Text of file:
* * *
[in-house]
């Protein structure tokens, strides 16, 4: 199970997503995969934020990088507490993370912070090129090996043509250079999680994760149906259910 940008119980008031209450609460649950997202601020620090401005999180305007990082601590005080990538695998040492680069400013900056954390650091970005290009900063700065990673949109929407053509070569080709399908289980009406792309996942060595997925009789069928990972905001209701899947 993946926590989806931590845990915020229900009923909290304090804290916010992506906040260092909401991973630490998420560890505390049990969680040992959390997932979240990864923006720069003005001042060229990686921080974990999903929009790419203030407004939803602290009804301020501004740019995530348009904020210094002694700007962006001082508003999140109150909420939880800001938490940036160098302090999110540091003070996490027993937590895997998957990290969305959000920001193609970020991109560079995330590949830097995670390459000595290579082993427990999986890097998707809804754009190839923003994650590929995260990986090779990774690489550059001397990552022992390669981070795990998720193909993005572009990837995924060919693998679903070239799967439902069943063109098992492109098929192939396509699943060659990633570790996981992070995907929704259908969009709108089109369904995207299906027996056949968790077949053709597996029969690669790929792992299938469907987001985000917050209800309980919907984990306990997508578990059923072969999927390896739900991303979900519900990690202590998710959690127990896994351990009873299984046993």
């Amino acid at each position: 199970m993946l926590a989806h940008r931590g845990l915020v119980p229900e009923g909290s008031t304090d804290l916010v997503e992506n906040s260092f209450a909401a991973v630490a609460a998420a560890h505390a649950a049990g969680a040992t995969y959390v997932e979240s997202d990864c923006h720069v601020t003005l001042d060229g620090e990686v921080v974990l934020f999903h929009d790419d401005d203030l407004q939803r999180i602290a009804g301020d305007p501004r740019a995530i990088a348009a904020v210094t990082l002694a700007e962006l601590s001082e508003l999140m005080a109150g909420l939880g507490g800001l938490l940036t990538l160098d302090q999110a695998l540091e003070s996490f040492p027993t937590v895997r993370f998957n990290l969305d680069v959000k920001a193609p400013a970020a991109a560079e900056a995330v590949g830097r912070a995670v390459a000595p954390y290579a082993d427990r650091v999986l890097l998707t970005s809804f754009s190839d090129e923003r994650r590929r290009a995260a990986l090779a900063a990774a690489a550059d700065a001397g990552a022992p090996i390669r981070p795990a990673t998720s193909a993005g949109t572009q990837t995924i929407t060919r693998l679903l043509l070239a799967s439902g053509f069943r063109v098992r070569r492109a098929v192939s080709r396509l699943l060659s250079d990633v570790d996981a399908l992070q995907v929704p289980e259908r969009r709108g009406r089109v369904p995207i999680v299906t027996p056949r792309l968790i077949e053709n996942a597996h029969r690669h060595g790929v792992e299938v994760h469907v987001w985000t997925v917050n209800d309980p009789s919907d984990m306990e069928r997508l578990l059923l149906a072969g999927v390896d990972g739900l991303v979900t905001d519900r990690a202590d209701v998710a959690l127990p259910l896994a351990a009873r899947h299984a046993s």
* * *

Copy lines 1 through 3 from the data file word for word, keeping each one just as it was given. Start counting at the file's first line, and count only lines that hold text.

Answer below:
[in-house]
């Protein structure tokens, strides 16, 4: 199970997503995969934020990088507490993370912070090129090996043509250079999680994760149906259910 940008119980008031209450609460649950997202601020620090401005999180305007990082601590005080990538695998040492680069400013900056954390650091970005290009900063700065990673949109929407053509070569080709399908289980009406792309996942060595997925009789069928990972905001209701899947 993946926590989806931590845990915020229900009923909290304090804290916010992506906040260092909401991973630490998420560890505390049990969680040992959390997932979240990864923006720069003005001042060229990686921080974990999903929009790419203030407004939803602290009804301020501004740019995530348009904020210094002694700007962006001082508003999140109150909420939880800001938490940036160098302090999110540091003070996490027993937590895997998957990290969305959000920001193609970020991109560079995330590949830097995670390459000595290579082993427990999986890097998707809804754009190839923003994650590929995260990986090779990774690489550059001397990552022992390669981070795990998720193909993005572009990837995924060919693998679903070239799967439902069943063109098992492109098929192939396509699943060659990633570790996981992070995907929704259908969009709108089109369904995207299906027996056949968790077949053709597996029969690669790929792992299938469907987001985000917050209800309980919907984990306990997508578990059923072969999927390896739900991303979900519900990690202590998710959690127990896994351990009873299984046993």
């Amino acid at each position: 199970m993946l926590a989806h940008r931590g845990l915020v119980p229900e009923g909290s008031t304090d804290l916010v997503e992506n906040s260092f209450a909401a991973v630490a609460a998420a560890h505390a649950a049990g969680a040992t995969y959390v997932e979240s997202d990864c923006h720069v601020t003005l001042d060229g620090e990686v921080v974990l934020f999903h929009d790419d401005d203030l407004q939803r999180i602290a009804g301020d305007p501004r740019a995530i990088a348009a904020v210094t990082l002694a700007e962006l601590s001082e508003l999140m005080a109150g909420l939880g507490g800001l938490l940036t990538l160098d302090q999110a695998l540091e003070s996490f040492p027993t937590v895997r993370f998957n990290l969305d680069v959000k920001a193609p400013a970020a991109a560079e900056a995330v590949g830097r912070a995670v390459a000595p954390y290579a082993d427990r650091v999986l890097l998707t970005s809804f754009s190839d090129e923003r994650r590929r290009a995260a990986l090779a900063a990774a690489a550059d700065a001397g990552a022992p090996i390669r981070p795990a990673t998720s193909a993005g949109t572009q990837t995924i929407t060919r693998l679903l043509l070239a799967s439902g053509f069943r063109v098992r070569r492109a098929v192939s080709r396509l699943l060659s250079d990633v570790d996981a399908l992070q995907v929704p289980e259908r969009r709108g009406r089109v369904p995207i999680v299906t027996p056949r792309l968790i077949e053709n996942a597996h029969r690669h060595g790929v792992e299938v994760h469907v987001w985000t997925v917050n209800d309980p009789s919907d984990m306990e069928r997508l578990l059923l149906a072969g999927v390896d990972g739900l991303v979900t905001d519900r990690a202590d209701v998710a959690l127990p259910l896994a351990a009873r899947h299984a046993s």